A detail from the movie poster for the 1915 racist move 'Birth of a Nation,' which inspired and propelled the resurgence of the Ku Klux Klan in the years just after the Great War.

The Rise and Fall of the House of Klux in Oregon

A slick marketing campaign and a taste for political power marked the Ku Klux Klan in the 1920s, which spread through Oregon like a racist virus — and then collapsed.


This cover illustration from "Masked Rider Western," published in 1950, bears an uncanny resemblance to the events that kicked off Vigilante rule in Crook County.

When prineville was ruled by masked vigilante riders

In Crook County, the early 1880s were like a Louis L'Amour novel. And it all started with the lynching of an innocent man.


The classic melodrama villain, with sleek silk hat and waxed handlebar mustache, in the act of evicting the poor widow and children from their freshly foreclosed family homestead. Except for the mustache, Oregon's longest-serving 19th-century senator fit the trope with remarkable precision.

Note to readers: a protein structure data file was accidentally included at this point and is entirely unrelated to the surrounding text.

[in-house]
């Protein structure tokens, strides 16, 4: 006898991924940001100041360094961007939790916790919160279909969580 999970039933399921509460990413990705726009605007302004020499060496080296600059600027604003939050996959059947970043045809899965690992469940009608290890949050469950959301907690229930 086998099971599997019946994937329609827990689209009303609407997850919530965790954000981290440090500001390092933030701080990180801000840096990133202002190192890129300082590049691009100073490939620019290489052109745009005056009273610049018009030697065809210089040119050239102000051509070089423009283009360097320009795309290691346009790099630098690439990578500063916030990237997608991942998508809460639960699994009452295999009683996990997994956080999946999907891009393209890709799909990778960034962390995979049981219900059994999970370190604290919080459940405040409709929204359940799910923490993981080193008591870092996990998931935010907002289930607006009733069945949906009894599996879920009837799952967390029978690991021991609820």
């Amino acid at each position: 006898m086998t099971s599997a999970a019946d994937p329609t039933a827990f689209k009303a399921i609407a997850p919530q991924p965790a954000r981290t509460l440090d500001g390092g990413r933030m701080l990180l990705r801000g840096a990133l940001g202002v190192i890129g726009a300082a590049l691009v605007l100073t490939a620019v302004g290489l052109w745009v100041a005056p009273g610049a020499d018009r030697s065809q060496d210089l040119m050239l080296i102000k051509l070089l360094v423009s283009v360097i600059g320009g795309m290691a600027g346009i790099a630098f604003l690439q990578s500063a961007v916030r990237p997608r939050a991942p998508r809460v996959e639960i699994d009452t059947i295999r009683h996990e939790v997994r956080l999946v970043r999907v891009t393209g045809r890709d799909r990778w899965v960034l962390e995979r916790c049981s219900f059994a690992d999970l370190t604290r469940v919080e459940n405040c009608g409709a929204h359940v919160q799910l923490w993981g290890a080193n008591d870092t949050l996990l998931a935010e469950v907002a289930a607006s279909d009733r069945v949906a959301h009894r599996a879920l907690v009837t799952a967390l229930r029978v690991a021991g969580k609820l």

Senator John H. Mitchell: Oregon's own real-life Snidely Whiplash

He abandoned his family, changed his name, moved to Oregon, bilked widows and orphans in two big real-estate swindles ... and was promptly elected to Congress.


The skull of the skeleton found in the Odd Fellows hall in Scio, which is now at Oregon State University. The skeleton was that of a hard-working man who died sometime between 1860 and 1890.

Mysterious skeletons of Oregon: If these bones could talk ...

A long-dead dry-land homesteader ... a medical specimen in an Odd Fellows lodge ... what are their stories? We'll never know.